Embracing sustainability starts with acknowledging it’s a challenge

True sustainability is a significant challenge, and brands that don’t recognise the hill they have to climb will very quickly fall out of favour, says Carla Buzasi, President & CEO, WGSN, in this exclusive interview.

After 15 years as an award-winning editor and journalist, Carla Buzasi, President & CEO, WGSN, moved to the world of trend forecasting in 2014 and leads our global business.

Before WGSN, Carla was the founding editor-in-chief of The Huffington Post UK, and an editorial director for the global brand. She has also held roles at Marie Claire, Glamour and Vogue.com, as well as contributing to The Guardian, and sitting on the advisory board for The Telegraph Media Group.

Carla speaks at events including SXSW, Cannes Lions, TedX and Web Summit, delivering advice to CEOs on how they can future-proof their businesses and their brands.

In this interview with MartechAsia, Carla shares her insights on sustainability and how brands in APAC can innovate towards a better future, and win consumers along the way.

Carla Buzasi, President & CEO, WGSN

How are brands approaching sustainability as a principle in the APAC region? Is their attitude qualitatively different from that of their counterparts in Europe and North America?

Consumers in Asian countries are more exposed to environmental issues than their Western counterparts. Due to their geographical location in the world, they feel the impact of the climate crisis more viscerally and more frequently, from wildfires to floods, heatwaves and droughts. As a result, APAC consumers prioritise sustainable development over and above American and European groups, although the global world is quickly aligning on this key value. According to the European Investment Bank’s Climate Survey last year, 73% of China’s population support a post-pandemic green recovery, compared to 49% of American consumers and 57% European.

Despite more physical exposure to the effects of climate change, Asian countries, their governments and brands have been slower to adopt sustainable practices in comparison to the West, but this is changing quickly. Government legislation has markedly uptick over the last 18 months in light of the pandemic, with China leading the charge. From net-carbon pledges to biodiversity governance and single-use plastic bans, brands and consumers in this region are now being led by policy.

It must be noted, however, that consumer and country willingness to embrace sustainable brands in APAC directly correlates with each nation’s level of economic development. While many consumers might be aware of and concerned about the climate crisis, not all can adapt their lifestyles to mitigate the risks, and so the way in which brands approach sustainability in the region varies dramatically.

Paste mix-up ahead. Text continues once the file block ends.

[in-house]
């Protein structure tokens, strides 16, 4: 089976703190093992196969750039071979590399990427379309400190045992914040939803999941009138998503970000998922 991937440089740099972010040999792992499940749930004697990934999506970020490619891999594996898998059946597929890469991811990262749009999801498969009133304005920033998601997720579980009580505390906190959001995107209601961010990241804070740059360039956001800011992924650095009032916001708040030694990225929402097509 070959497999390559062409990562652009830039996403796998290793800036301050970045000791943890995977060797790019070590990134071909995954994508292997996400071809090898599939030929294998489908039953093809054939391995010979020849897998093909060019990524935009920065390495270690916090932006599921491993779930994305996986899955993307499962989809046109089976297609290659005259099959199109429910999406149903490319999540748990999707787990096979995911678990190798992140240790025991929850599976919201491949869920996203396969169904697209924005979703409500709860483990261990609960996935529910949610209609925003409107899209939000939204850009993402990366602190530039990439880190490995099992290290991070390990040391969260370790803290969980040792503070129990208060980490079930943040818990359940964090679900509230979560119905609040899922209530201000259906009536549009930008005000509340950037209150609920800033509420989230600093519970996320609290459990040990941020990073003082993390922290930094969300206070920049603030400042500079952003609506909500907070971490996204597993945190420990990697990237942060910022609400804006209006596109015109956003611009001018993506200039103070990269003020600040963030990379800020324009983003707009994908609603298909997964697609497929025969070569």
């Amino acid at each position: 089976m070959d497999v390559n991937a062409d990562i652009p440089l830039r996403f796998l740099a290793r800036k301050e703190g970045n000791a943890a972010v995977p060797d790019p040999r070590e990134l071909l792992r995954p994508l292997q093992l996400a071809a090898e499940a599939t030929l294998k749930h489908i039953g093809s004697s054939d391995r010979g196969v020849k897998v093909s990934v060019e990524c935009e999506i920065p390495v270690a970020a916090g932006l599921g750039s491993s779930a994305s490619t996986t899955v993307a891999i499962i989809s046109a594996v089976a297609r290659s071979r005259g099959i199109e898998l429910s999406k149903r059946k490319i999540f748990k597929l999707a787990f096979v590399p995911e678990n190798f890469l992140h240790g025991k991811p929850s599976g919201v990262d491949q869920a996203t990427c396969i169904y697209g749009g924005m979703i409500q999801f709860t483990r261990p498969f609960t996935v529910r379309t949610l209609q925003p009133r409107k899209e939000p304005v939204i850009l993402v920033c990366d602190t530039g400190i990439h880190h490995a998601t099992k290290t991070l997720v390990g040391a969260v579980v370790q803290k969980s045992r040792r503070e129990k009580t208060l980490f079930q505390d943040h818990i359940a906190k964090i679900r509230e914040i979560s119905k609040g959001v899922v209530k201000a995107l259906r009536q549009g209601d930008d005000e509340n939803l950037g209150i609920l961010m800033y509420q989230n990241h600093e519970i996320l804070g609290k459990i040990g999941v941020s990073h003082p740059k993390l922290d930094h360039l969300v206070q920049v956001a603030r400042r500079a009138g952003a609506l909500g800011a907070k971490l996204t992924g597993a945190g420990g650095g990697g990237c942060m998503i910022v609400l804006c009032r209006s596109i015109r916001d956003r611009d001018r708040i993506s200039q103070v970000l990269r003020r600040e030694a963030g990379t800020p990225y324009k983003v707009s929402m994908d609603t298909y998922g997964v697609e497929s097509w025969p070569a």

From an attitude perspective, APAC leans away from fear-mongering – something Western brands are more inclined to do – and instead focuses on the benefits of sustainable solutions to both the planet and its people. For this region, sustainability might have been only a ‘nice to have’ for some time, but it’s now most definitely a ‘must have’.

To engage with consumers, brands in countries such as Japan and China use interactive and tech-based initiatives. Immersive experiences and online games that allow consumers to better understand the impact of actions on the environment are key, while automated solutions such as recycling robots and green deliveries are gaining traction. The APAC market is incredibly accustomed to convenience and so brands are finding novel ways to integrate sustainable practices and products into existing retail streams.

How can brands embrace sustainability in a better way and win consumer trust too?

Embracing sustainability starts with acknowledging it’s a challenge, and in some cases acknowledging it even exists. True sustainability is a significant challenge, and brands that don’t recognise the hill they have to climb will very quickly fall out of favour. Transparency, traceability and accountability are the pillars of sustainability, without which consumers will start to question credibility.

Brands will only win consumer trust by being honest about what they’re doing. A brand must highlight its challenges, explain how they are working to change, and continuously update their customers on the progress they are making – whether forward or backwards. Only then will a consumer really trust what a brand says, because they’ll have the facts to back it up.